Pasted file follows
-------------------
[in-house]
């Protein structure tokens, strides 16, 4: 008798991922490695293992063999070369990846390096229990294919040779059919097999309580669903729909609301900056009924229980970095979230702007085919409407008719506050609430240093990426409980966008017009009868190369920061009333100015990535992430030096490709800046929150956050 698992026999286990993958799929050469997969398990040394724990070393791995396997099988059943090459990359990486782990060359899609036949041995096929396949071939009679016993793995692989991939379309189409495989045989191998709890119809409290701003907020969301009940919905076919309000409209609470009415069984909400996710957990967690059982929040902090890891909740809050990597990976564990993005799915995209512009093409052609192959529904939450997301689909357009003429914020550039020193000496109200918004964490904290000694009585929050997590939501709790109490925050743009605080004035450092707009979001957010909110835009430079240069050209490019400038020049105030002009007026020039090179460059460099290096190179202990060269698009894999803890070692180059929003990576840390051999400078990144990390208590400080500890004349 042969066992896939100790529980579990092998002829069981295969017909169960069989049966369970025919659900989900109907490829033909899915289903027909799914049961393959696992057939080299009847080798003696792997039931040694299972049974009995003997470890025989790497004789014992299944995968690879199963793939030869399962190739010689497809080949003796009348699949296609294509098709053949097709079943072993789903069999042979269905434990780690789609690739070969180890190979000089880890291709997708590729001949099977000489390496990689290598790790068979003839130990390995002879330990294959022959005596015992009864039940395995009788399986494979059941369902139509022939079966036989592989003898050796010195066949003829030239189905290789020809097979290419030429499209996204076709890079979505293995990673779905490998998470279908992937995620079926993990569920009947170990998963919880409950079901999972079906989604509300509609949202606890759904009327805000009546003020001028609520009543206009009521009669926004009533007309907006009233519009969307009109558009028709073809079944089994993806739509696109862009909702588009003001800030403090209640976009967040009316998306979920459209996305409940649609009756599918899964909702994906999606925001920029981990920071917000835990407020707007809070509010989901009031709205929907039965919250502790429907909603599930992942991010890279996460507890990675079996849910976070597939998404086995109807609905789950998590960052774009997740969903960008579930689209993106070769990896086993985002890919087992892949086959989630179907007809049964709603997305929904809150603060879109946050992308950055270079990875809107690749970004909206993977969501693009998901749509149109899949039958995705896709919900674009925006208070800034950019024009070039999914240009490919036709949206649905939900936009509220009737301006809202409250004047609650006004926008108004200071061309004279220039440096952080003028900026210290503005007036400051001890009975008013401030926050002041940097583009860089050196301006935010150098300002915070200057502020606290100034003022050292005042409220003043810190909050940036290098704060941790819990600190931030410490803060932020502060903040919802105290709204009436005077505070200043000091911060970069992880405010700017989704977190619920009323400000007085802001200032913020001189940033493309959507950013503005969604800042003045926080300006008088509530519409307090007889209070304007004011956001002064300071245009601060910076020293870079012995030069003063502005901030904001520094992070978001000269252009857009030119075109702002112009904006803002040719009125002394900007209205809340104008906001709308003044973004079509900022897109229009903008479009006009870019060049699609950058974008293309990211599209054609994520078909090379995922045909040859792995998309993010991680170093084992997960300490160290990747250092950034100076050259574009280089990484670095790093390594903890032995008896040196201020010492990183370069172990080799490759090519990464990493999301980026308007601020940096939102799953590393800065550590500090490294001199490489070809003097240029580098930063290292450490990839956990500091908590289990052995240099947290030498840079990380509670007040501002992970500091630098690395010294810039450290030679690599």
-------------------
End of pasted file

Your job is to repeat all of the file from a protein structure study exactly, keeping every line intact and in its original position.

[in-house]
């Protein structure tokens, strides 16, 4: 008798991922490695293992063999070369990846390096229990294919040779059919097999309580669903729909609301900056009924229980970095979230702007085919409407008719506050609430240093990426409980966008017009009868190369920061009333100015990535992430030096490709800046929150956050 698992026999286990993958799929050469997969398990040394724990070393791995396997099988059943090459990359990486782990060359899609036949041995096929396949071939009679016993793995692989991939379309189409495989045989191998709890119809409290701003907020969301009940919905076919309000409209609470009415069984909400996710957990967690059982929040902090890891909740809050990597990976564990993005799915995209512009093409052609192959529904939450997301689909357009003429914020550039020193000496109200918004964490904290000694009585929050997590939501709790109490925050743009605080004035450092707009979001957010909110835009430079240069050209490019400038020049105030002009007026020039090179460059460099290096190179202990060269698009894999803890070692180059929003990576840390051999400078990144990390208590400080500890004349 042969066992896939100790529980579990092998002829069981295969017909169960069989049966369970025919659900989900109907490829033909899915289903027909799914049961393959696992057939080299009847080798003696792997039931040694299972049974009995003997470890025989790497004789014992299944995968690879199963793939030869399962190739010689497809080949003796009348699949296609294509098709053949097709079943072993789903069999042979269905434990780690789609690739070969180890190979000089880890291709997708590729001949099977000489390496990689290598790790068979003839130990390995002879330990294959022959005596015992009864039940395995009788399986494979059941369902139509022939079966036989592989003898050796010195066949003829030239189905290789020809097979290419030429499209996204076709890079979505293995990673779905490998998470279908992937995620079926993990569920009947170990998963919880409950079901999972079906989604509300509609949202606890759904009327805000009546003020001028609520009543206009009521009669926004009533007309907006009233519009969307009109558009028709073809079944089994993806739509696109862009909702588009003001800030403090209640976009967040009316998306979920459209996305409940649609009756599918899964909702994906999606925001920029981990920071917000835990407020707007809070509010989901009031709205929907039965919250502790429907909603599930992942991010890279996460507890990675079996849910976070597939998404086995109807609905789950998590960052774009997740969903960008579930689209993106070769990896086993985002890919087992892949086959989630179907007809049964709603997305929904809150603060879109946050992308950055270079990875809107690749970004909206993977969501693009998901749509149109899949039958995705896709919900674009925006208070800034950019024009070039999914240009490919036709949206649905939900936009509220009737301006809202409250004047609650006004926008108004200071061309004279220039440096952080003028900026210290503005007036400051001890009975008013401030926050002041940097583009860089050196301006935010150098300002915070200057502020606290100034003022050292005042409220003043810190909050940036290098704060941790819990600190931030410490803060932020502060903040919802105290709204009436005077505070200043000091911060970069992880405010700017989704977190619920009323400000007085802001200032913020001189940033493309959507950013503005969604800042003045926080300006008088509530519409307090007889209070304007004011956001002064300071245009601060910076020293870079012995030069003063502005901030904001520094992070978001000269252009857009030119075109702002112009904006803002040719009125002394900007209205809340104008906001709308003044973004079509900022897109229009903008479009006009870019060049699609950058974008293309990211599209054609994520078909090379995922045909040859792995998309993010991680170093084992997960300490160290990747250092950034100076050259574009280089990484670095790093390594903890032995008896040196201020010492990183370069172990080799490759090519990464990493999301980026308007601020940096939102799953590393800065550590500090490294001199490489070809003097240029580098930063290292450490990839956990500091908590289990052995240099947290030498840079990380509670007040501002992970500091630098690395010294810039450290030679690599």